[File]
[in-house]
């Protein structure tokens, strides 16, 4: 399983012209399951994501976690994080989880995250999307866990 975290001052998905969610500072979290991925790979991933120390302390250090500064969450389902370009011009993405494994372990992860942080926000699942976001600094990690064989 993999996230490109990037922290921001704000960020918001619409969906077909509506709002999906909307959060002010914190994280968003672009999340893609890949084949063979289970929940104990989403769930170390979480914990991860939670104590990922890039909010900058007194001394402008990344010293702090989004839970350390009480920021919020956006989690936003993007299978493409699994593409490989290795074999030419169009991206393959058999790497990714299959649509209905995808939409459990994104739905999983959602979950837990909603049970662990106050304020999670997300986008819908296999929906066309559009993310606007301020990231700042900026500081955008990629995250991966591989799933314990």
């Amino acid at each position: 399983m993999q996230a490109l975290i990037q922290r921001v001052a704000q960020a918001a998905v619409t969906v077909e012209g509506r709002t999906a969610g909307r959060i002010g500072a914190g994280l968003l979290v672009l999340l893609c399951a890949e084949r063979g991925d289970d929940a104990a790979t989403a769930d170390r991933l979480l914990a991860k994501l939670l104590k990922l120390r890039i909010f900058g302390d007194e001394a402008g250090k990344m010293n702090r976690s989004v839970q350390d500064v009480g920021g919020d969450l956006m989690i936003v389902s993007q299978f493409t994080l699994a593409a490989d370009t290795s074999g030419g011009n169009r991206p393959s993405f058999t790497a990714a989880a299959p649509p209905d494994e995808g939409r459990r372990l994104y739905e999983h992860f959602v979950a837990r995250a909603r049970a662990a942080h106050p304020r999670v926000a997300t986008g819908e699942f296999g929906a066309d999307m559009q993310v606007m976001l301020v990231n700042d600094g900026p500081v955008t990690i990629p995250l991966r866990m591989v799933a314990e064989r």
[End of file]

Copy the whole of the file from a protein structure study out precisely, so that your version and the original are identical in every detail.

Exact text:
[in-house]
């Protein structure tokens, strides 16, 4: 399983012209399951994501976690994080989880995250999307866990 975290001052998905969610500072979290991925790979991933120390302390250090500064969450389902370009011009993405494994372990992860942080926000699942976001600094990690064989 993999996230490109990037922290921001704000960020918001619409969906077909509506709002999906909307959060002010914190994280968003672009999340893609890949084949063979289970929940104990989403769930170390979480914990991860939670104590990922890039909010900058007194001394402008990344010293702090989004839970350390009480920021919020956006989690936003993007299978493409699994593409490989290795074999030419169009991206393959058999790497990714299959649509209905995808939409459990994104739905999983959602979950837990909603049970662990106050304020999670997300986008819908296999929906066309559009993310606007301020990231700042900026500081955008990629995250991966591989799933314990």
């Amino acid at each position: 399983m993999q996230a490109l975290i990037q922290r921001v001052a704000q960020a918001a998905v619409t969906v077909e012209g509506r709002t999906a969610g909307r959060i002010g500072a914190g994280l968003l979290v672009l999340l893609c399951a890949e084949r063979g991925d289970d929940a104990a790979t989403a769930d170390r991933l979480l914990a991860k994501l939670l104590k990922l120390r890039i909010f900058g302390d007194e001394a402008g250090k990344m010293n702090r976690s989004v839970q350390d500064v009480g920021g919020d969450l956006m989690i936003v389902s993007q299978f493409t994080l699994a593409a490989d370009t290795s074999g030419g011009n169009r991206p393959s993405f058999t790497a990714a989880a299959p649509p209905d494994e995808g939409r459990r372990l994104y739905e999983h992860f959602v979950a837990r995250a909603r049970a662990a942080h106050p304020r999670v926000a997300t986008g819908e699942f296999g929906a066309d999307m559009q993310v606007m976001l301020v990231n700042d600094g900026p500081v955008t990690i990629p995250l991966r866990m591989v799933a314990e064989r």